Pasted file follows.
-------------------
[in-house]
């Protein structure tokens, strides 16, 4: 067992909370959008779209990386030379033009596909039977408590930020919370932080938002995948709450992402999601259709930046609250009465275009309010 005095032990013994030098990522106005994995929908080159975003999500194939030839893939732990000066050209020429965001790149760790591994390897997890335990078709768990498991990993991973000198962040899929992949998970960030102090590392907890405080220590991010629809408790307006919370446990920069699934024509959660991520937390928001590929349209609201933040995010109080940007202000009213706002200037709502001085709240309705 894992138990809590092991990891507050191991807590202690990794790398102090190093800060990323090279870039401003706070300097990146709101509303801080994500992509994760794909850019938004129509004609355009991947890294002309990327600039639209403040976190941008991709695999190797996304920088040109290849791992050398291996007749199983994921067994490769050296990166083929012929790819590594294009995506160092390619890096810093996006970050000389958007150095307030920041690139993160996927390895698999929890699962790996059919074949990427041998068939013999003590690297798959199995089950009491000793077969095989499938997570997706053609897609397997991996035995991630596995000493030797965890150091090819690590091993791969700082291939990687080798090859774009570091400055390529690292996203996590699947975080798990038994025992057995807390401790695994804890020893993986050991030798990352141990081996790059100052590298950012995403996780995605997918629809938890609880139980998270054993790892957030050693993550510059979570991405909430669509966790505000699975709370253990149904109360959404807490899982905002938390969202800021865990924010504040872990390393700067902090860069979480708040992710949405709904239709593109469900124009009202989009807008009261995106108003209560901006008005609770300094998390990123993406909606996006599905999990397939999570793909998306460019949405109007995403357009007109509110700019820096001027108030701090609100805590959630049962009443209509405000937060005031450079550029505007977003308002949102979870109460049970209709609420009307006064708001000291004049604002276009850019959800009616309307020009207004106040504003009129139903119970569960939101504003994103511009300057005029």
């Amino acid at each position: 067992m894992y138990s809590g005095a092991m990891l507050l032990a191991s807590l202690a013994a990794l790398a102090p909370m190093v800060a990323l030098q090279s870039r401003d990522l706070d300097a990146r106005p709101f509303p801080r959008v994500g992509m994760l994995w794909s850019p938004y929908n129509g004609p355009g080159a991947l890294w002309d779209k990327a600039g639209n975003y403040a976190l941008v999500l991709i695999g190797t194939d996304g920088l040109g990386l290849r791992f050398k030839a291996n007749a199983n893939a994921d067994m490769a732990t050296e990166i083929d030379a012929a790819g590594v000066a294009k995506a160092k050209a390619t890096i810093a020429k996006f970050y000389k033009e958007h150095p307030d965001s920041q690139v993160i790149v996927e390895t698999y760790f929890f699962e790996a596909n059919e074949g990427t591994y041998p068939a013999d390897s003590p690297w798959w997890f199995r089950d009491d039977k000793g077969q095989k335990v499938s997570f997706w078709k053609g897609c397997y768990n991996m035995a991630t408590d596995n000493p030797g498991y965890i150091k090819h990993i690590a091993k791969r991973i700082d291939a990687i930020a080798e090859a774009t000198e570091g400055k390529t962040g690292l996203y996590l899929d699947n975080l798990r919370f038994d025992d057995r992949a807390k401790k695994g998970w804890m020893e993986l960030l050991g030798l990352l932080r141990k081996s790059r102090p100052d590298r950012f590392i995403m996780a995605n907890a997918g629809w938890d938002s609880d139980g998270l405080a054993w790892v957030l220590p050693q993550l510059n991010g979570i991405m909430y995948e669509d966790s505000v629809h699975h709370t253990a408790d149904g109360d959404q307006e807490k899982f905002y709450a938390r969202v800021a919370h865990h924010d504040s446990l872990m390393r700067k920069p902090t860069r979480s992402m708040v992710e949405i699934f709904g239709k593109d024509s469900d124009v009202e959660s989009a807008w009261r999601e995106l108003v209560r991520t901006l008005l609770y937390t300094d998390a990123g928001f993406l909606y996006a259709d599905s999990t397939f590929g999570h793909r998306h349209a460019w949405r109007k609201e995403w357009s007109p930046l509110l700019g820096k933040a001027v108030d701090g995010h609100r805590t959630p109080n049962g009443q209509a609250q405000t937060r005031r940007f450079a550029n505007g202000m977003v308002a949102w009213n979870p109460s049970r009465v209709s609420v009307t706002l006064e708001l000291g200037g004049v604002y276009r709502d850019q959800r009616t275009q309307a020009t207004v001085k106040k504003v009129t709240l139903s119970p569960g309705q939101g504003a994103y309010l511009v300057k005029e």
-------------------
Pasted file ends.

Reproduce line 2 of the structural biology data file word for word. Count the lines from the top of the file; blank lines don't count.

């Protein structure tokens, strides 16, 4: 067992909370959008779209990386030379033009596909039977408590930020919370932080938002995948709450992402999601259709930046609250009465275009309010 005095032990013994030098990522106005994995929908080159975003999500194939030839893939732990000066050209020429965001790149760790591994390897997890335990078709768990498991990993991973000198962040899929992949998970960030102090590392907890405080220590991010629809408790307006919370446990920069699934024509959660991520937390928001590929349209609201933040995010109080940007202000009213706002200037709502001085709240309705 894992138990809590092991990891507050191991807590202690990794790398102090190093800060990323090279870039401003706070300097990146709101509303801080994500992509994760794909850019938004129509004609355009991947890294002309990327600039639209403040976190941008991709695999190797996304920088040109290849791992050398291996007749199983994921067994490769050296990166083929012929790819590594294009995506160092390619890096810093996006970050000389958007150095307030920041690139993160996927390895698999929890699962790996059919074949990427041998068939013999003590690297798959199995089950009491000793077969095989499938997570997706053609897609397997991996035995991630596995000493030797965890150091090819690590091993791969700082291939990687080798090859774009570091400055390529690292996203996590699947975080798990038994025992057995807390401790695994804890020893993986050991030798990352141990081996790059100052590298950012995403996780995605997918629809938890609880139980998270054993790892957030050693993550510059979570991405909430669509966790505000699975709370253990149904109360959404807490899982905002938390969202800021865990924010504040872990390393700067902090860069979480708040992710949405709904239709593109469900124009009202989009807008009261995106108003209560901006008005609770300094998390990123993406909606996006599905999990397939999570793909998306460019949405109007995403357009007109509110700019820096001027108030701090609100805590959630049962009443209509405000937060005031450079550029505007977003308002949102979870109460049970209709609420009307006064708001000291004049604002276009850019959800009616309307020009207004106040504003009129139903119970569960939101504003994103511009300057005029």